Thursday, 16 November 2017

Backlist books: Noli Me Tangere by José Rizal

Backlist books is a column by Lucy Day Hobor that focuses on enduring, important works from or about Asia.

This post is about Noli Me Tangere (aka The Social Cancer), an idealistic novel written to expose the injustices suffered by Filipinos at the hands of the theoretically poor, chaste and obedient Spanish friars during the colonial period.

Written in Spanish, published in Berlin in 1887 and banned in the Philippines, it nevertheless reached its target audience. Although the author seems to have preferred reform to armed revolution, violent radicals made him their figurehead, and at the age of 35 he was martyred for the Filipino nationalist cause.

See below to find out what you need to know to decide whether you should read Noli Me Tangere, or what you should know about it even if you never do!

What does 'Noli Me Tangere' mean?

The title is a Latin phrase that means “don’t touch me”. Readers and scholars continue to debate the logic of this title. The phrase once referred to an unknown but particularly painful form of cancer, or a cancer of the eyelids, depending on whom you ask. It is also part of a New Testament Bible verse (John 20:17) in which Jesus addresses Mary Magdalene.

In the book’s dedication, Rizal, who was a medical doctor, explicitly likened the sociopolitical ills of his people to a malignant disease, hence the title of an early English translation. Rizal practiced ophthalmology (eye medicine), so although a cancer affecting the body makes sense metaphorically, it is possible he was thinking of the eyelid cancer.

Content of Noli Me Tangere

Rizal was inspired by Uncle Tom's Cabin, Harriet Beecher Stowe's indictment of slavery, to write a fictional but informative work about abuses of power in the Philippines.

The characters are exaggerated portraits drawn from all walks of life. The protagonist, Crisotomo Ibarra, is loosely based on the author himself, a European-educated young man of mixed race. Ibarra plans to marry his beautiful and virtuous childhood sweetheart, Maria Clara. He also has big dreams of creating more and better educational opportunities for his fellow countrymen, some of whom are embarrassingly ignorant, superstitious or violent. However, powerful opponents stand in his way: local friars guilty of greed and sexual misconduct fiercely defend their dominant position in society.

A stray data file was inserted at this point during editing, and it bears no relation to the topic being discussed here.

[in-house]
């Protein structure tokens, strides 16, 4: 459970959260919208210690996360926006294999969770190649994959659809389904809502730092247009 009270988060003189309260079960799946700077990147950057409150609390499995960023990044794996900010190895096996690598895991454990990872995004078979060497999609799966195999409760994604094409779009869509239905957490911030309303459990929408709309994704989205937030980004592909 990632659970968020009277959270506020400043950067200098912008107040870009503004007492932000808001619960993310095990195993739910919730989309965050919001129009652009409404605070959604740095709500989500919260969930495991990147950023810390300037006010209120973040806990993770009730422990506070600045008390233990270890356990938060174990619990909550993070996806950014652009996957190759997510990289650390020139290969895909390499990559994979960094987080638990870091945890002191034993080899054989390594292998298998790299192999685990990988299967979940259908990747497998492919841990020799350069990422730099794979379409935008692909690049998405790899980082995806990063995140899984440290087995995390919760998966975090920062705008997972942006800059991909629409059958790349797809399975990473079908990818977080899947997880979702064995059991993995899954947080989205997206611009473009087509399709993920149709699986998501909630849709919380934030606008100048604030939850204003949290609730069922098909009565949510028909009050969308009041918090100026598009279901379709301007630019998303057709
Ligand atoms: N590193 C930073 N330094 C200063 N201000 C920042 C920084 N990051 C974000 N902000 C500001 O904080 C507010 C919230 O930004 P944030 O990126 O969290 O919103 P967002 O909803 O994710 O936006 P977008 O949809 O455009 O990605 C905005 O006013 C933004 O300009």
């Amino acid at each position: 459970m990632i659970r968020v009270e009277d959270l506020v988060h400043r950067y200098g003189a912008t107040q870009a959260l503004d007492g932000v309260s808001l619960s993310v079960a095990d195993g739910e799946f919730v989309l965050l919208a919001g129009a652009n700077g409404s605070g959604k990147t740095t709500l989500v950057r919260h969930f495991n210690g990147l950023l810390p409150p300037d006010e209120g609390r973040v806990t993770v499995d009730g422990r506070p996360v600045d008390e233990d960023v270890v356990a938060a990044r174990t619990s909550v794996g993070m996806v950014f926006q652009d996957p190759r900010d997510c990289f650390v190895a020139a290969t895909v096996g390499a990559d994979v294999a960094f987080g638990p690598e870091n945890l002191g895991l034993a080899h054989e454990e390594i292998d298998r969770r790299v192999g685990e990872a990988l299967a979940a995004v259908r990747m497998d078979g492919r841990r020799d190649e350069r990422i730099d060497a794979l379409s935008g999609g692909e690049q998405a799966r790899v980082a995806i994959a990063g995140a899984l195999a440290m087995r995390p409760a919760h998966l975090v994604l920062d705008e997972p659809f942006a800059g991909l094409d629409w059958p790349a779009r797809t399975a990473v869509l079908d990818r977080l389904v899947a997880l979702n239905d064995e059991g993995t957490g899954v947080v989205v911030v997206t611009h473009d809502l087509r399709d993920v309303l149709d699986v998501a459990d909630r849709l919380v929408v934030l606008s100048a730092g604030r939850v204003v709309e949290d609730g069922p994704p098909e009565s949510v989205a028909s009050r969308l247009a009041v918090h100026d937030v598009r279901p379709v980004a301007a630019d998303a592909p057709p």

The narrator speaks directly to the reader, sarcastically. The author’s humour is dark, and because he wants to sound a warning, the story does not end well. (The sequel reportedly offers more criticism and less humour.)

Legacy of Noli Me Tangere

Rizal is an unofficial national hero with an official National Shrine. He helped form a kind of national identity by enshrining his people’s shared values and exhorting them to unify and better themselves. He is sometimes called the first Filipino, because those living in the Philippines did not at the time see themselves as Filipinos.

A 1956 law (Republic Act 1425)  mandates that all educational institutions in the Philippines include study of his life and writings in their curricula, and that copies of his works be manufactured and made easily available throughout the country. 

English Translations of Noli Me Tangere

“The Noli” is widely considered the first Filipino novel, despite having been written in Spanish and largely read only in translation, and not actually being the first.

The version I read, pictured above, was translated into English in 1912 by Charles Derbyshire.

The only English version published previously seems to have been an abridged translation by Frank Ernest Gannett titled Friars and Filipinos (1900) .

A subsequent English version, The Lost Eden (1961), translated by León Maria Guerrero, was systematically bowdlerized.

Penguin published a new English translation by Harold Augenbraum in 2006.

As of 2011, there is a bilingual Spanish/English critical edition edited and annotated by Isaac Donoso.